2479 - A computational study of morphological effects on intracellular calcium dynamics in astrocytes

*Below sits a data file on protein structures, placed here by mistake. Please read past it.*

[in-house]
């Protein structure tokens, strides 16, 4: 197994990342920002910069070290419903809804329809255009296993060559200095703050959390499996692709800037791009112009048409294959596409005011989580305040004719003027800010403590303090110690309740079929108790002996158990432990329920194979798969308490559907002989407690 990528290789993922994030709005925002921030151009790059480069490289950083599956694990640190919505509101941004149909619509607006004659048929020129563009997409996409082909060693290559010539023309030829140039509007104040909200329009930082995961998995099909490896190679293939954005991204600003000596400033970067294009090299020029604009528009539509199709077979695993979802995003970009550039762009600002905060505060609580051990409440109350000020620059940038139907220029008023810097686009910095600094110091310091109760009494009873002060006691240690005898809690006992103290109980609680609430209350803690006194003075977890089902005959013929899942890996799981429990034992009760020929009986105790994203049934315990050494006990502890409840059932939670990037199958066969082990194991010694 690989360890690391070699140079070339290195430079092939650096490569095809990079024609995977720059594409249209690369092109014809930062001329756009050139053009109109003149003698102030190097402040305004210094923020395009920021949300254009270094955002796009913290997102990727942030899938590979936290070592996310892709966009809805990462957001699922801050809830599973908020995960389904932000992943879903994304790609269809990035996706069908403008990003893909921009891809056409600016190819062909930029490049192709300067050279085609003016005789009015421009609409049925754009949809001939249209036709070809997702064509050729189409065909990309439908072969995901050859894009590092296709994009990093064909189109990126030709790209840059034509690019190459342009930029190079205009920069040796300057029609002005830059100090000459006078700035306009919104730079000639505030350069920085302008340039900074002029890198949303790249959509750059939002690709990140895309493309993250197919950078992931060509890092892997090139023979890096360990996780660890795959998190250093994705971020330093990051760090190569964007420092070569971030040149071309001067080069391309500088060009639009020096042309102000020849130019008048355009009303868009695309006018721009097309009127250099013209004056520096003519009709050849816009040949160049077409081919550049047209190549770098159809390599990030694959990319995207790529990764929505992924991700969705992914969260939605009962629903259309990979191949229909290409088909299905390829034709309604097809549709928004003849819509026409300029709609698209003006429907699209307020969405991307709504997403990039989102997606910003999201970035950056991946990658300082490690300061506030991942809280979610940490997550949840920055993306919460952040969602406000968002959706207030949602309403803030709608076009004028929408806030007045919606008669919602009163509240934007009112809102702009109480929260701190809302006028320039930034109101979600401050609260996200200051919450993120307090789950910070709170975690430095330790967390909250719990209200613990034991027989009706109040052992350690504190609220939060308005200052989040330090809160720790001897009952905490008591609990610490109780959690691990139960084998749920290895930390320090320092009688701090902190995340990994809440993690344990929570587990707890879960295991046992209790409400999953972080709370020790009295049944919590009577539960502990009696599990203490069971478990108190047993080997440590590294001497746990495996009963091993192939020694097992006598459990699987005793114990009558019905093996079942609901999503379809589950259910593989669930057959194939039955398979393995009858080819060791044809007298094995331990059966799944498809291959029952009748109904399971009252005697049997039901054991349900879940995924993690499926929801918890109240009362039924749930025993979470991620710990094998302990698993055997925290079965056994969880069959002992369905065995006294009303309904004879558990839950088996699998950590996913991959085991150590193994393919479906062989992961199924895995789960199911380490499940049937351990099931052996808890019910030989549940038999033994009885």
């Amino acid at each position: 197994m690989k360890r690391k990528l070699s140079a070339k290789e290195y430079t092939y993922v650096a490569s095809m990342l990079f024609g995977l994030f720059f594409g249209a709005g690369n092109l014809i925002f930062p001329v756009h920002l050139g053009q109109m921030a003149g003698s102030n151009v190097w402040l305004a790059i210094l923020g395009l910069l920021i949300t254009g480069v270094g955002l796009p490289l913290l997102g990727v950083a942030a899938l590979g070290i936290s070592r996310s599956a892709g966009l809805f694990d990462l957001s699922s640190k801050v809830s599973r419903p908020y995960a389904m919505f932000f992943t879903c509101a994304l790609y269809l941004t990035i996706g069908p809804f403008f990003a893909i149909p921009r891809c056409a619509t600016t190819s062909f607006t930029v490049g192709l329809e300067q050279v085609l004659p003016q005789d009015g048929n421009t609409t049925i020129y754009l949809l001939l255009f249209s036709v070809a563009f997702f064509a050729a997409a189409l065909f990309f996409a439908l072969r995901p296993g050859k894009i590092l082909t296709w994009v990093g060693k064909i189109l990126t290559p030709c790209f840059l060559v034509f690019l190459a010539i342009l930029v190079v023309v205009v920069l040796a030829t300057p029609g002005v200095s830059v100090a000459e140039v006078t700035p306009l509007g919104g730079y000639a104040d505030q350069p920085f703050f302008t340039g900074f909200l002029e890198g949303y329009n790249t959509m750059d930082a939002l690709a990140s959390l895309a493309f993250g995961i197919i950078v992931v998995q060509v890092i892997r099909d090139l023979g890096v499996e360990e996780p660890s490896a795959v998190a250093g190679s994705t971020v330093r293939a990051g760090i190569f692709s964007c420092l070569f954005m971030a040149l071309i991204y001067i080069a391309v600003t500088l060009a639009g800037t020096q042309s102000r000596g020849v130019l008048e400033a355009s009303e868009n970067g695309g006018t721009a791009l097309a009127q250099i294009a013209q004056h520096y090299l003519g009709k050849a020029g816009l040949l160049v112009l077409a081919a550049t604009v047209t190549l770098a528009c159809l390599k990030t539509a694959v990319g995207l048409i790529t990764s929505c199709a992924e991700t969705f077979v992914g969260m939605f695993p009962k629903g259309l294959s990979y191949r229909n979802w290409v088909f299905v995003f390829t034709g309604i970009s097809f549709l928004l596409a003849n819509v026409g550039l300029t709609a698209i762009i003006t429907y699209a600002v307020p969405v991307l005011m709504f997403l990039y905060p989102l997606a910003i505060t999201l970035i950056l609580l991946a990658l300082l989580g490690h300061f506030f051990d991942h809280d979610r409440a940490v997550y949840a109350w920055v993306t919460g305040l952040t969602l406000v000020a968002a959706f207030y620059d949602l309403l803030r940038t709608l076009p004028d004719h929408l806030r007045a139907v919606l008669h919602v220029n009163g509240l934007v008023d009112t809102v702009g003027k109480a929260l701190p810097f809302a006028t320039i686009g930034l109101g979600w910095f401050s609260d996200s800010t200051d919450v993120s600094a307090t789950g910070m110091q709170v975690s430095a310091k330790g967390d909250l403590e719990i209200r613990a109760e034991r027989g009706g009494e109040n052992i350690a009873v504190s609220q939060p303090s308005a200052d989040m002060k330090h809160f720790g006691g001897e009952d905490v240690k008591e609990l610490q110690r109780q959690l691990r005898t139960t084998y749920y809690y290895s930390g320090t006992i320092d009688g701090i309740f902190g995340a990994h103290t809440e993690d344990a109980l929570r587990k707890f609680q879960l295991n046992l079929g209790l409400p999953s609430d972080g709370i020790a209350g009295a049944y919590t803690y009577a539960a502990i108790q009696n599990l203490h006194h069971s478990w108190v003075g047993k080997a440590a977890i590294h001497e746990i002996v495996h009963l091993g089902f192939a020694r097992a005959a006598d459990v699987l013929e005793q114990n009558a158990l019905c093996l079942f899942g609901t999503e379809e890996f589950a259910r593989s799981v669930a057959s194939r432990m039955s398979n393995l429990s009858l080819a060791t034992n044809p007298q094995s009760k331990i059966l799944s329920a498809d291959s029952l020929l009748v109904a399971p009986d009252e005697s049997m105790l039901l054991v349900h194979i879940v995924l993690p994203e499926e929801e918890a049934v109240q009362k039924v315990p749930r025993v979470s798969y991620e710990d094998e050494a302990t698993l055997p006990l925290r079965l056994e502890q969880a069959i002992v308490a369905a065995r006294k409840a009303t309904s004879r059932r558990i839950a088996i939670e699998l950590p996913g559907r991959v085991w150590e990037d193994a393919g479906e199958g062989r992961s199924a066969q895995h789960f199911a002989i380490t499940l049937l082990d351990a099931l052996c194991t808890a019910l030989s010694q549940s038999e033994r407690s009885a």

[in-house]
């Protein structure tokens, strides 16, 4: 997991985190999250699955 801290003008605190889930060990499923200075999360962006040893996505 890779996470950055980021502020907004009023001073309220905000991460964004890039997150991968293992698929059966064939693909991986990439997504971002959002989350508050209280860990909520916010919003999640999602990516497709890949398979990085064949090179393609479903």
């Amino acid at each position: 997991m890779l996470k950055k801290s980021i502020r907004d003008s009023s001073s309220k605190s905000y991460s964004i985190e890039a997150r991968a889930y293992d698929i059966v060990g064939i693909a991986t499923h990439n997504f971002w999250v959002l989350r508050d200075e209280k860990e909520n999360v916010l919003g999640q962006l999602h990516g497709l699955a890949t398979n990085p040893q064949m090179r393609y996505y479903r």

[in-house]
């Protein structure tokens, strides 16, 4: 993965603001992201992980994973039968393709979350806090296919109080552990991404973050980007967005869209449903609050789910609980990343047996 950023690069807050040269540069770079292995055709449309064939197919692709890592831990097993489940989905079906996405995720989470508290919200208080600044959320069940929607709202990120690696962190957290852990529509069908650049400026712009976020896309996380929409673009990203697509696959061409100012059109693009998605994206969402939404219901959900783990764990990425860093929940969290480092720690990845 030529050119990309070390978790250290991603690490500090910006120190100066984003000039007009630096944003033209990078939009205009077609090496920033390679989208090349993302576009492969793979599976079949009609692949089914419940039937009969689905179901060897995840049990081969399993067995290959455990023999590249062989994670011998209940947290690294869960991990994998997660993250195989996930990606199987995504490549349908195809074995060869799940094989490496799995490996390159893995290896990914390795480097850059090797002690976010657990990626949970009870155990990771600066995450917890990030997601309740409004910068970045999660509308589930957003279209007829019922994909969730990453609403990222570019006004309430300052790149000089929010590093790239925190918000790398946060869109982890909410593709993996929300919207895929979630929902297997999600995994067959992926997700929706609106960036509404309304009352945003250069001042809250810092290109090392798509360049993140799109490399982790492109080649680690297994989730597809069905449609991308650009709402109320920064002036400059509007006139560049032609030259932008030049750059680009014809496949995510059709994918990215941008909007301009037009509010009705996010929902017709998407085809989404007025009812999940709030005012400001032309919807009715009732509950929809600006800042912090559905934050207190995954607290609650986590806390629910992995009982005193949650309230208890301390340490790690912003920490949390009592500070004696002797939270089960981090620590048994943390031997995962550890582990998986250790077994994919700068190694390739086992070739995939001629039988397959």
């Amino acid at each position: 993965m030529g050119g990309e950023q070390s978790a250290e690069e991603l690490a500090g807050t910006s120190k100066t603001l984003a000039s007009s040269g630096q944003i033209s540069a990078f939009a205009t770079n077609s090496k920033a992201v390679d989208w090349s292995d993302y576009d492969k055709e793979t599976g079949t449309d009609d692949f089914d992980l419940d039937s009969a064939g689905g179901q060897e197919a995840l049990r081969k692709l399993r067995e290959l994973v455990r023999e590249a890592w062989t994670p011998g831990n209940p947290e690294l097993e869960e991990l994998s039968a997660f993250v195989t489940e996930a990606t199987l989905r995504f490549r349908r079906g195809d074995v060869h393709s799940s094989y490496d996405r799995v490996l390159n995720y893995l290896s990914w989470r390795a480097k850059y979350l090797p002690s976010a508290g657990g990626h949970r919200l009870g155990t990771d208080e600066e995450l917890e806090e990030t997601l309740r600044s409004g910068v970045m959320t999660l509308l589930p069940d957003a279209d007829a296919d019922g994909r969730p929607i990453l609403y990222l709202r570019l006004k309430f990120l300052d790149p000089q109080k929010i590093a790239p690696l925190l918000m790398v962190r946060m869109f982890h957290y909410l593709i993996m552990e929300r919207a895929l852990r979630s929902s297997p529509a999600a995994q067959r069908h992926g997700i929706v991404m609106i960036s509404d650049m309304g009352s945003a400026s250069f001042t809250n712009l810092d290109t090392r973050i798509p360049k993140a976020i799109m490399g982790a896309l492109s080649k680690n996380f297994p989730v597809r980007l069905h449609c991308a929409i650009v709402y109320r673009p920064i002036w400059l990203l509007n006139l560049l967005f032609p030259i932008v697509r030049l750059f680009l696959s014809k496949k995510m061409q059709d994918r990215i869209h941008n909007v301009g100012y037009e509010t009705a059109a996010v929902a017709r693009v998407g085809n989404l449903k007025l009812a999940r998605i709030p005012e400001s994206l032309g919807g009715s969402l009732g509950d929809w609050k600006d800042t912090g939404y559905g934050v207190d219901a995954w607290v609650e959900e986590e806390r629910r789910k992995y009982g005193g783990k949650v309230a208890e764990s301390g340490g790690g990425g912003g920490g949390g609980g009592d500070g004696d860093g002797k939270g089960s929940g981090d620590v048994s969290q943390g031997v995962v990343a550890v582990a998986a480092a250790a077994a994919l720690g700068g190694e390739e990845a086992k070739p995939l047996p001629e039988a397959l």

Astrocytes, a subtype of glial cells in the brain, are actively involved in neuronal information processing and memory formation. Furthermore, they are linked to several neurodegenerative disorders and brain diseases. In Alzheimer’s disease, the whole cell body is swollen and processes are extended due to hypertrophy. An astrocyte participates in the neuronal activity by receiving neurotransmitters, i.e. glutamate, from an adjacent presynapse. This leads to the propagation of intra- and intercellular calcium waves. However, it is not clear what effect the astrocyte’s morphology has on these calcium dynamics. In this study, we present a finite element method-based model of single astrocytes with realistic 2D geometries resembling the healthy and the diseased state. The computational model simulates the propagation of intracellular calcium waves subsequent to stimulation by local glutamate. Following Oschmann et al. (2017), we include two spatially separated pathways of calcium release triggered by metabotropic glutamate receptors in the soma and glutamate transporters in the processes. Additionally, we have implemented calcium buffering. By simulating realistic astrocyte geometries with the same glutamate stimulus, we found out that the width of the astrocyte processes affects the spatial extent of the calcium propagation. The wider the process, the weaker the calcium wave as it diffuses to larger cytosol volume. To conclude, the morphology has a clear effect on the overall intracellular calcium dynamics, which both may be altered in neurodegenerative diseases.